There comes an awkward moment in every bookworm’s life when they screech from the hilltops, “THIS IS A HORRIBLE BOOK!“
And…they mean it enthusiastically.
It’s probably the hardest thing to explain. But some books are really, really good…and also awful because they have no conclusion. They can be so awful it’s hard to explain that they’re good. (And they’re nearly impossible to review.) How is a bookworm to manage this insane feeling? Screaming? Ranting? Raving? How are we to explain ourselves?!
Trying to sum up feelings for horrible-good books with no conclusions can purely be summed up like this:
There is nothing good about it. NOTHING. (I haven’t even seen the movie yet because I value my tear ducts.) This book is incredibly well written, it inspired my own writing style, and it smushed my emotions into a little ball and trampled on them with spiky shoes.
But it’s still a good book.
But how? And why? And I can’t explain why it’s good because it seems so very bad. Because:
- There’s no positive ending.
- Nothing gets fixed.
- There is a point but no resolution.
- It’s horribly depressing.
Talk about deja vu. It’s a horrible book with no resolution. I finished it with my braincells about to burst while I said, “BUT WHAT WAS THE POINT!??”
Sometimes books don’t seem to have “points” because their ending isn’t hopeful and their conclusion doesn’t fix anything. There is no answer. There is no hope. THERE IS NOTHING.
But sometimes that IS the point.!
These books are purely shouting about the problem. They’re not fixing it. They’re drawing our attention to it. That’s still important.
Most books are written to say, “Hey look at these awful terrible, no good circumstances. Let’s see what we can do to make them better!” Especially in YA or MG… messages of hope are 98% required. For instance:
- The Hunger Games: There’s a bad Capitol controlling everyone and killing all how threaten to rebel…so Katniss & Co have a rebellion.
- City of Bones: There is an evil dude called Valentine trying to turn Shadowhunters into dark demonic killers….so Clary & Co fight him (and save humans too).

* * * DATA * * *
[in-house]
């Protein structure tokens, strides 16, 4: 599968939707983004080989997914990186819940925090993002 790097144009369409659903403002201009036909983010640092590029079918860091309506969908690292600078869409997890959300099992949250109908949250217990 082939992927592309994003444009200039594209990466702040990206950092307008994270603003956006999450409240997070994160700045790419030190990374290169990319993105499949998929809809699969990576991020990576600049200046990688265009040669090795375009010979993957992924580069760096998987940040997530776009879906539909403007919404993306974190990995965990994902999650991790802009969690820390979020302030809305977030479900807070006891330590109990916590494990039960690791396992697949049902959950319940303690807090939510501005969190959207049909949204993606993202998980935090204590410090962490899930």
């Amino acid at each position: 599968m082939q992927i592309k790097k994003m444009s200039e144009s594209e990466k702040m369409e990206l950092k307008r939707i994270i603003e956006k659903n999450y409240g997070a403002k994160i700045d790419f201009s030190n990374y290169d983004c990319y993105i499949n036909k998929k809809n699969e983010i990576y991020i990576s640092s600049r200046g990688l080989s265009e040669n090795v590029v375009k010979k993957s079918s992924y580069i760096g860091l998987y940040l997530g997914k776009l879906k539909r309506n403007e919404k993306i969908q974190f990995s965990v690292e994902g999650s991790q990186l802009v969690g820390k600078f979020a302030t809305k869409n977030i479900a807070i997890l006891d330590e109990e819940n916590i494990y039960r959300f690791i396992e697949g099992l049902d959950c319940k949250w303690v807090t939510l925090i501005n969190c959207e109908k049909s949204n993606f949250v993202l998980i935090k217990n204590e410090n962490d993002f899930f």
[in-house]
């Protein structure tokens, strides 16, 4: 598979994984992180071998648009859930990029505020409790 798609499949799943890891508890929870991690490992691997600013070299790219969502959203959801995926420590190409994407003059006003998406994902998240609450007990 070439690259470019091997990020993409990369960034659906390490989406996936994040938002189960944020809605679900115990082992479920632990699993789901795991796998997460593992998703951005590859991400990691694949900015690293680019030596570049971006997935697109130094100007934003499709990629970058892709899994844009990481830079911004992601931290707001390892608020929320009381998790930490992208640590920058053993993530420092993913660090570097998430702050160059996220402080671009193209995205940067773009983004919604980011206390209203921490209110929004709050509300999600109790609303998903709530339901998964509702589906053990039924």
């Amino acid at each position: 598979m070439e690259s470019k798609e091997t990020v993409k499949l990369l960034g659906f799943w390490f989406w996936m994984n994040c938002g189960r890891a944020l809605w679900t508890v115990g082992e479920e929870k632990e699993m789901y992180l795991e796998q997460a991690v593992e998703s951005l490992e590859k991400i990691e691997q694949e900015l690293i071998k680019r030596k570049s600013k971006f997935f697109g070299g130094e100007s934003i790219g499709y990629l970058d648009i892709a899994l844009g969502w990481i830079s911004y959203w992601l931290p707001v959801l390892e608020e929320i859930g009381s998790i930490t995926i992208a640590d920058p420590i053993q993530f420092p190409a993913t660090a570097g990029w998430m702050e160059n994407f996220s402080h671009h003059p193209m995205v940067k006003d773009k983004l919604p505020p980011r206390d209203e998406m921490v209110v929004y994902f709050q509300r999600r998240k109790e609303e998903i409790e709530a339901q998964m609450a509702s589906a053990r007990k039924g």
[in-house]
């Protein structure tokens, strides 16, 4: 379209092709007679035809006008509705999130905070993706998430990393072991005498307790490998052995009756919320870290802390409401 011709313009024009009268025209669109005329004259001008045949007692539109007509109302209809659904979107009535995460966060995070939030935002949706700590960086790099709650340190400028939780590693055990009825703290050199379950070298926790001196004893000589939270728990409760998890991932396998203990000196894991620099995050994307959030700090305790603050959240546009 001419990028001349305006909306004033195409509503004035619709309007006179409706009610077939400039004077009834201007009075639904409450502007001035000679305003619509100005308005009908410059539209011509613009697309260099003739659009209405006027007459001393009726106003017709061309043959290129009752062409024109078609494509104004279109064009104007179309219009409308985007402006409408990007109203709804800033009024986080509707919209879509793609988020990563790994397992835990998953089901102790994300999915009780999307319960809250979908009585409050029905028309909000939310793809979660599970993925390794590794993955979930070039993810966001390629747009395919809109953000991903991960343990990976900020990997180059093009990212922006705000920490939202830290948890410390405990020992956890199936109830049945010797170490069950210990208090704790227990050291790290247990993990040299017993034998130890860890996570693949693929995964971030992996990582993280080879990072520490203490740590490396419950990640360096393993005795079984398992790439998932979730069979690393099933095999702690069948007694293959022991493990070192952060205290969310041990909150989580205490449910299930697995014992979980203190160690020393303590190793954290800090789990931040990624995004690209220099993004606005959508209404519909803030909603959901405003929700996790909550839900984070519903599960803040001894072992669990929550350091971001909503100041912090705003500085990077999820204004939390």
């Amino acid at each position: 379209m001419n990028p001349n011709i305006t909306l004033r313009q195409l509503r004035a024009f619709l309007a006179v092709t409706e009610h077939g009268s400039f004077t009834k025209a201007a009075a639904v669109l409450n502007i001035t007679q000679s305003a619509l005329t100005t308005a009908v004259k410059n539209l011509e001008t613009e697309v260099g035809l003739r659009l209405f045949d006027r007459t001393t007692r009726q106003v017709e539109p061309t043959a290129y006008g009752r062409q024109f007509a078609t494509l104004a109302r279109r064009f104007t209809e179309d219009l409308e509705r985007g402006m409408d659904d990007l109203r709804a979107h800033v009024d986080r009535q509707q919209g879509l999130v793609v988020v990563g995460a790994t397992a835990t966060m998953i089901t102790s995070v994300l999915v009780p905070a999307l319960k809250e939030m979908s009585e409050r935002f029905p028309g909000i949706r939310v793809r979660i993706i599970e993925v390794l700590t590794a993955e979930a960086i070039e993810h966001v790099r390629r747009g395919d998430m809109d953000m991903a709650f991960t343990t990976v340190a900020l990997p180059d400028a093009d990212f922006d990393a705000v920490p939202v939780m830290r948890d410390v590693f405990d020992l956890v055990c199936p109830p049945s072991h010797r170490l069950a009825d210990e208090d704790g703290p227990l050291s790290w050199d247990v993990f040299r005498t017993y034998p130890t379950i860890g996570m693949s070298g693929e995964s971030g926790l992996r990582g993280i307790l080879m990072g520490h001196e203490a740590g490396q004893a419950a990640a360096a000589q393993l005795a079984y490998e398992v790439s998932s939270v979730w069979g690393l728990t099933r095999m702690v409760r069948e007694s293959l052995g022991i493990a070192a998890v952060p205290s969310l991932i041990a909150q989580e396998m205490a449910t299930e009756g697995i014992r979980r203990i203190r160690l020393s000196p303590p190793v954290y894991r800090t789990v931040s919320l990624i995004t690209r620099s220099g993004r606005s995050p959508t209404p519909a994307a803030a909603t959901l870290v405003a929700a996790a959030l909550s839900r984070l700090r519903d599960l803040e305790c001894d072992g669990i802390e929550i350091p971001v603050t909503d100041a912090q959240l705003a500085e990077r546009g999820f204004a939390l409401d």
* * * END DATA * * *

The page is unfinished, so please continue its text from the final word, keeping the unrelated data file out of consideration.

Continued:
- Since You’ve Been Gone: Emily is alone and shy and awkward and her best friend is missing….so Emily & Co complete a list of tasks to help her be brave and find her friend.
But some books are written WITHOUT a conclusion to draw emphasis to the problem.
This is also okay. It’s not bad storytelling. It’s just not as usual as “concluded endings”. Who likes to read 100% depressing, hopeless books?! (Um, me apparently, but let’s not get into that.)
- Only Ever Yours: Is a future society where a girl’s only purpose is to give their husbands sex and children. It picks up mental health and society’s skewed definition of beauty and EXPLODES THEM.
- The Boy In The Striped Pajamas: Is about WWII and the holocaust and the pointlessness of killing and how little kids can get caught up and killed in the pointless wars of adults.
- Forgive Me, Leonard Peacock: is about mental health and that, even if a disaster is averted or completed, it doesn’t mean the illness will go away.
BOOKS ALWAYS HAVE A POINT, BUT THEY DON’T NECESSARILY HAVE CONCLUSIONS OR FIXES..
It’s hard to swallow. These kind of conclusion-less books always leave me feeling marginally depressed and wanting to crawl into a happy book of sunshine and rainbows. But they’re worth reading because of all the questions they raise. I will forever love books that make me think.
how do YOU feel about books with no conclusions?? does it bug you? do you feel that no conclusion makes the book pointless? or do you think it’s fair and acceptable to have books that make a point but don’t FIX anything?? i definitely need to talk this one out, peoples. LET ME KNOW IN THE COMMENTS!!
Cait tried to edit her book on a Monday. HA HA HAHA. no. It didn’t not work well, although she did finish a chapter despite her brain malfunctioning. She also finished BLACK HEART by Holly Black which is the conclusion to a fabulous trilogy. Now she has post-trilogy feels.